At the other end of the color spectrum, black brick provides a dramatic, eye-catching effect. Black brick is formed by firing clay at extremely high temperatures. This deep, charcoal hue works beautifully for modern designs and creative accents. Black brick makes any building feel bold and contemporary.


Purple brick certainly attracts attention with its regal shade. Ranging from soft lilacs to deep violets, purple brick adds a touch of royalty and elegance. This color works best for accenting, as large expanses of solid purple may feel overwhelming. But as an accent or mosaic pattern, purple brick packs visual punch.


Blue is another brick color that pops against an exterior facade. From navy to pastel blue, the color feels both trendy and timeless. Blue brick often gets painted or glazed to achieve an intense, uniform finish. This vibrant brick color choice enhances traditional, Mediterranean, and eclectic home styles.


Green brick also brings life and color to building exteriors. Soft minty greens complement traditional architectures while bolder kelly greens feel fresh and contemporary. Green brick can get produced through special firing methods or paints and glazes. This earthy, nature-inspired color feels both stylish and relaxing.

Achieving Different Brick Colors

What gives brick its rich range of colors? Brick makers utilize a few key techniques to achieve different hues beyond standard red. These include:

Clay Composition

The minerals found naturally in clay give brick its inherent color. Iron oxide yields classic red brick. But clay from different quarries contains varying mineral content, resulting in bricks of different colors. Using clays with less iron oxide allows brickmakers to produce natural shades of tan, brown, yellow, and grey brick.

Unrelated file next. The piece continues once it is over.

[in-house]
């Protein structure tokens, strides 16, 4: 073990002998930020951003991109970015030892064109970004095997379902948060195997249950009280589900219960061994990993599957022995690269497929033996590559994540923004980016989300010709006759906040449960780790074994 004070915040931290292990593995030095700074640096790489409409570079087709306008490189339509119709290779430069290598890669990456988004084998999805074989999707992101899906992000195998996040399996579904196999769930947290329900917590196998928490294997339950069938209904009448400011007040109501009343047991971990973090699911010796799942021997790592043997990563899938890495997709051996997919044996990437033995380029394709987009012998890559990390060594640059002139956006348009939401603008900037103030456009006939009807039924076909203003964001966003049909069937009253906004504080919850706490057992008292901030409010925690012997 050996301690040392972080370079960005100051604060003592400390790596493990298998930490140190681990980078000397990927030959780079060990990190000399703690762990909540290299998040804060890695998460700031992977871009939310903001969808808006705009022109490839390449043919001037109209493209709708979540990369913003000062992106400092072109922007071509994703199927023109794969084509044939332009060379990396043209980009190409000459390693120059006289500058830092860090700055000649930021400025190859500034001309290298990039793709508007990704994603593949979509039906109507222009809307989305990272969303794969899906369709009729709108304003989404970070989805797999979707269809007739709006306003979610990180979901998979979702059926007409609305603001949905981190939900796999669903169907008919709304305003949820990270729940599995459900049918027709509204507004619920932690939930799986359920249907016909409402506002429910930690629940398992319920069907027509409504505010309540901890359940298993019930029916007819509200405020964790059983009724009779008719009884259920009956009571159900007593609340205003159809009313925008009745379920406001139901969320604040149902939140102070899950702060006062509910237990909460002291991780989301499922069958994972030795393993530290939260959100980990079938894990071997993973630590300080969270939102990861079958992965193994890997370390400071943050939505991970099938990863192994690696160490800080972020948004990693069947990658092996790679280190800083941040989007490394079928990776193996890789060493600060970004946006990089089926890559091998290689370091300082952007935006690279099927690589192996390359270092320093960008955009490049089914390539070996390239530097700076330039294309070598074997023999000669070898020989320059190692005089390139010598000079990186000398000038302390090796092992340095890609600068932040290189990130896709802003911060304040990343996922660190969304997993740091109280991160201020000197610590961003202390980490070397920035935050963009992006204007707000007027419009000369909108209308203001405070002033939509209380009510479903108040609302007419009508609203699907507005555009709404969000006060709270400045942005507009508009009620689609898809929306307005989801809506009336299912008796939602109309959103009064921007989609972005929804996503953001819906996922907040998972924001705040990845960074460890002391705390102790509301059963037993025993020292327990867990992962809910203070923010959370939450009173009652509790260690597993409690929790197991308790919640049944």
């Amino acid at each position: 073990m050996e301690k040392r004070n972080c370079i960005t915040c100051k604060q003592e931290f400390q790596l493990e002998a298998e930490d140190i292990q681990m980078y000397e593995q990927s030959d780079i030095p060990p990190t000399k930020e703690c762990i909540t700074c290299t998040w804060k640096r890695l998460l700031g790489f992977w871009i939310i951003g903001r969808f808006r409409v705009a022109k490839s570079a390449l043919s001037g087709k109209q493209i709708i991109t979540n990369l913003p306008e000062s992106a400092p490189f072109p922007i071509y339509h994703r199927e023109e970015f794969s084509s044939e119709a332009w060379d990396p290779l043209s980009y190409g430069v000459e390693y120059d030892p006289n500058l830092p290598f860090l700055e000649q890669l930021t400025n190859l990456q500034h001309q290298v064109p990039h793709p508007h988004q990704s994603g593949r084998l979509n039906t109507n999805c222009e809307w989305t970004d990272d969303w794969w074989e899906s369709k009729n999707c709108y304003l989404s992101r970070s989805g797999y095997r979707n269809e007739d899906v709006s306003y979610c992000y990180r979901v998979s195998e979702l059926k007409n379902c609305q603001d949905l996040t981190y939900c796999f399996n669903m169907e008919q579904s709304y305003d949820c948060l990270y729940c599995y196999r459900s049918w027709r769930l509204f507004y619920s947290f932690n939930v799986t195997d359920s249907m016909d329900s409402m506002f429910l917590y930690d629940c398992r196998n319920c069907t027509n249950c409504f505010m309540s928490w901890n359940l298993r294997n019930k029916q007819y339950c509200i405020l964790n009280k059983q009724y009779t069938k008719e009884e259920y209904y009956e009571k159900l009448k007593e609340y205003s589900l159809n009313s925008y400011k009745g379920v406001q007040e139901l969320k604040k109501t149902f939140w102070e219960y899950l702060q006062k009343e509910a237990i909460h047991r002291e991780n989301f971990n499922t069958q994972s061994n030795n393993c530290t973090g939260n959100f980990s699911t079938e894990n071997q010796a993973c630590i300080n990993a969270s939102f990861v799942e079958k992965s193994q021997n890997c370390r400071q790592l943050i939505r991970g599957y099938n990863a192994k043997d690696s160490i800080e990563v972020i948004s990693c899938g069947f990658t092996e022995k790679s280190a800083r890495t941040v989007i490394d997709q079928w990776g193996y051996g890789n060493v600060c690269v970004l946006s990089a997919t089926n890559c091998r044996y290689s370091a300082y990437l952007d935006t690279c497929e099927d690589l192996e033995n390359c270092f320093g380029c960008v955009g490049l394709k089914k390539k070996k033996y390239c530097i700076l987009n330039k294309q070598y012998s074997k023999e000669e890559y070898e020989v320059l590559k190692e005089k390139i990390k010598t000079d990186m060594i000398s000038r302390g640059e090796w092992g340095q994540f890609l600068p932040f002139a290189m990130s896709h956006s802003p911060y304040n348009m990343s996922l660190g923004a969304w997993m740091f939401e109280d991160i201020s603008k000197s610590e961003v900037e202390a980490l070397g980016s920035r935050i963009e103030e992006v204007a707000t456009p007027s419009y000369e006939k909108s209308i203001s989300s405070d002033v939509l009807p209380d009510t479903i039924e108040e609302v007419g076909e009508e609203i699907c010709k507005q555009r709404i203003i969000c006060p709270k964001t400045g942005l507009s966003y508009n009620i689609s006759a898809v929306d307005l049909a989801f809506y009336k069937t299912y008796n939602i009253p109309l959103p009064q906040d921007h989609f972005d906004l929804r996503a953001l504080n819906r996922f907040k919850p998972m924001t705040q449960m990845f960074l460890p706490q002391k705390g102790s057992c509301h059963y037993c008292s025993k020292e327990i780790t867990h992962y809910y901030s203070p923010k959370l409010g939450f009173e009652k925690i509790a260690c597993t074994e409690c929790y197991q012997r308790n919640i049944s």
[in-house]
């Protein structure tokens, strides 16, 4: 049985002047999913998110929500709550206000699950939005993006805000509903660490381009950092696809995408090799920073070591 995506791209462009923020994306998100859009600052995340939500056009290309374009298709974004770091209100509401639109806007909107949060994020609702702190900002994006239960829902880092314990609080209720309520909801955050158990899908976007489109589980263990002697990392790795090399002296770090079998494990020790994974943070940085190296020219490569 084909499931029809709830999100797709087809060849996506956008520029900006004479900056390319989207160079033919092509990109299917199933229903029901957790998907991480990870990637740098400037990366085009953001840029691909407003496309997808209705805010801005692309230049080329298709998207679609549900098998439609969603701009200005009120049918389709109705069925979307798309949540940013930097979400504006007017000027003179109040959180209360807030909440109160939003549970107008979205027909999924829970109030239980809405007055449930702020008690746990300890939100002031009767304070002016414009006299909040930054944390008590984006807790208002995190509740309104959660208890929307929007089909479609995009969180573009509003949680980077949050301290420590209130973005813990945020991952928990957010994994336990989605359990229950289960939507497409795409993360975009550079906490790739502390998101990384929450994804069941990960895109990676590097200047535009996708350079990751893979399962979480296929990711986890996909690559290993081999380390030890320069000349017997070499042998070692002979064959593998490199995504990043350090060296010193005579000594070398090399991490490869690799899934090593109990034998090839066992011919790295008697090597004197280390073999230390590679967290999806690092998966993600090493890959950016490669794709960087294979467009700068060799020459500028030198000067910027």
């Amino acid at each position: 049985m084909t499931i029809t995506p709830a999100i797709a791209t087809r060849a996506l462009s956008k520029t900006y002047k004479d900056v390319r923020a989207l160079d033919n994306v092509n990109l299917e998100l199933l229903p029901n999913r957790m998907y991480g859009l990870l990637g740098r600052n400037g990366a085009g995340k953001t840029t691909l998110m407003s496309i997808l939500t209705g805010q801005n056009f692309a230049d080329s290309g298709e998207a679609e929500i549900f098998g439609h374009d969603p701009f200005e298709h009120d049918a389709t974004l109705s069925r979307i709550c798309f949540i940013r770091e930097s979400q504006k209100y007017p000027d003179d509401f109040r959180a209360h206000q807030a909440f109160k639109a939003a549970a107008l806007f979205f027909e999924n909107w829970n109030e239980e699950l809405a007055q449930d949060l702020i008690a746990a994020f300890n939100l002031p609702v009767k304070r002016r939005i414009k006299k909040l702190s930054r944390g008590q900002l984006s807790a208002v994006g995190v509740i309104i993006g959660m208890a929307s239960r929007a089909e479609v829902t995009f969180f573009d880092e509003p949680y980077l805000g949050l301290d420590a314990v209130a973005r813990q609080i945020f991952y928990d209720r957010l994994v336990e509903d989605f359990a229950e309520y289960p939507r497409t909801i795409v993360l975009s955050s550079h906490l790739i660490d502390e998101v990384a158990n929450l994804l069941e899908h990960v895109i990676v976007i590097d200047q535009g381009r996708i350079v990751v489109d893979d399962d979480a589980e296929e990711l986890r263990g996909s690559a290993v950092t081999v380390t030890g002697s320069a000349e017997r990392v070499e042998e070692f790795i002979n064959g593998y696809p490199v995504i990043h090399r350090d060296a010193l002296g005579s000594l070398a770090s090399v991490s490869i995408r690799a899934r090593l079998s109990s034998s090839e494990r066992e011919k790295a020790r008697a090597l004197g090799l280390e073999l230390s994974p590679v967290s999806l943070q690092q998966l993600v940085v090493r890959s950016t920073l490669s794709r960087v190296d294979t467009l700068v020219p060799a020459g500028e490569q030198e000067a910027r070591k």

Extreme Kiln Temperatures

Firing methodology also impacts brick color. Firing brick at very high temperatures causes the clay to vitrify, forming black or nearly black brick. Extending the firing duration can also darken red brick to brown and black shades. Bricks fired at lower temperatures maintain a reddish or tan hue.

Glazes and Coatings

Applying special surface treatments allows nearly any brick color to get achieved. Glazes and coatings like paints, oxides, and patinas introduce different colors into the bricks. Green, blue, purple, yellow, black, and white bricks often get produced this way. The finishes penetrate the brick surface for permanent, lasting color.

Most Popular Brick Colors

Red brick still reigns supreme as the most popular brick color by far. But exact statistics on the different brick color proportions provide helpful insight:

Brick Color Percentage of Brick Market
Red 82%
Brown 5%
Grey 4%
Yellow/Tan 3%
White 2%
Other Colors 4%

As shown, red brick dominates with over 80% market share. But brown, grey, yellow/tan, and white brick also claim notable proportions. Custom brick colors like purple, blue, green, and black compromise a smaller niche. But their vibrant hues make them popular choices for statement accents.

Color Trends in Brick